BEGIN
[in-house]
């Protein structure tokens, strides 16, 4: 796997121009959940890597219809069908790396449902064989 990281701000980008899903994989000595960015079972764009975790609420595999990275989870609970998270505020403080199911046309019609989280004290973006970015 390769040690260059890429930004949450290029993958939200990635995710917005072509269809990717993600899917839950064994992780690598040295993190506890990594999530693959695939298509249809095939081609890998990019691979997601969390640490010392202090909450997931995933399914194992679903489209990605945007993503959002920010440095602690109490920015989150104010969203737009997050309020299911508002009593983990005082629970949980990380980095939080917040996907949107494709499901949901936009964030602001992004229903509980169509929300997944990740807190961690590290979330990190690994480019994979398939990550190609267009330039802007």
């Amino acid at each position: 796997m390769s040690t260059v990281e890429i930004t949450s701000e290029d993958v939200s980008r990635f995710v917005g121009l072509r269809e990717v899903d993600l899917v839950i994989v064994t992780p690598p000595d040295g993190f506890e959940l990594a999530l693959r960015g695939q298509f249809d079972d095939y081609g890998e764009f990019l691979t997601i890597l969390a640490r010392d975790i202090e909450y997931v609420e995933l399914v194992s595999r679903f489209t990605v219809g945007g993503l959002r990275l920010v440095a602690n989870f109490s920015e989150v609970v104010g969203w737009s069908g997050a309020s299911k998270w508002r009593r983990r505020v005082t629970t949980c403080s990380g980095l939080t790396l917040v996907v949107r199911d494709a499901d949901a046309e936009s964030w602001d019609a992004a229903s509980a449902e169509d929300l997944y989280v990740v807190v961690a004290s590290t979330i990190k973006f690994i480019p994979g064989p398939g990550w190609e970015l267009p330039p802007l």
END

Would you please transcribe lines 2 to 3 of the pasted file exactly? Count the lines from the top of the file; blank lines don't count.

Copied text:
């Protein structure tokens, strides 16, 4: 796997121009959940890597219809069908790396449902064989 990281701000980008899903994989000595960015079972764009975790609420595999990275989870609970998270505020403080199911046309019609989280004290973006970015 390769040690260059890429930004949450290029993958939200990635995710917005072509269809990717993600899917839950064994992780690598040295993190506890990594999530693959695939298509249809095939081609890998990019691979997601969390640490010392202090909450997931995933399914194992679903489209990605945007993503959002920010440095602690109490920015989150104010969203737009997050309020299911508002009593983990005082629970949980990380980095939080917040996907949107494709499901949901936009964030602001992004229903509980169509929300997944990740807190961690590290979330990190690994480019994979398939990550190609267009330039802007």
């Amino acid at each position: 796997m390769s040690t260059v990281e890429i930004t949450s701000e290029d993958v939200s980008r990635f995710v917005g121009l072509r269809e990717v899903d993600l899917v839950i994989v064994t992780p690598p000595d040295g993190f506890e959940l990594a999530l693959r960015g695939q298509f249809d079972d095939y081609g890998e764009f990019l691979t997601i890597l969390a640490r010392d975790i202090e909450y997931v609420e995933l399914v194992s595999r679903f489209t990605v219809g945007g993503l959002r990275l920010v440095a602690n989870f109490s920015e989150v609970v104010g969203w737009s069908g997050a309020s299911k998270w508002r009593r983990r505020v005082t629970t949980c403080s990380g980095l939080t790396l917040v996907v949107r199911d494709a499901d949901a046309e936009s964030w602001d019609a992004a229903s509980a449902e169509d929300l997944y989280v990740v807190v961690a004290s590290t979330i990190k973006f690994i480019p994979g064989p398939g990550w190609e970015l267009p330039p802007l």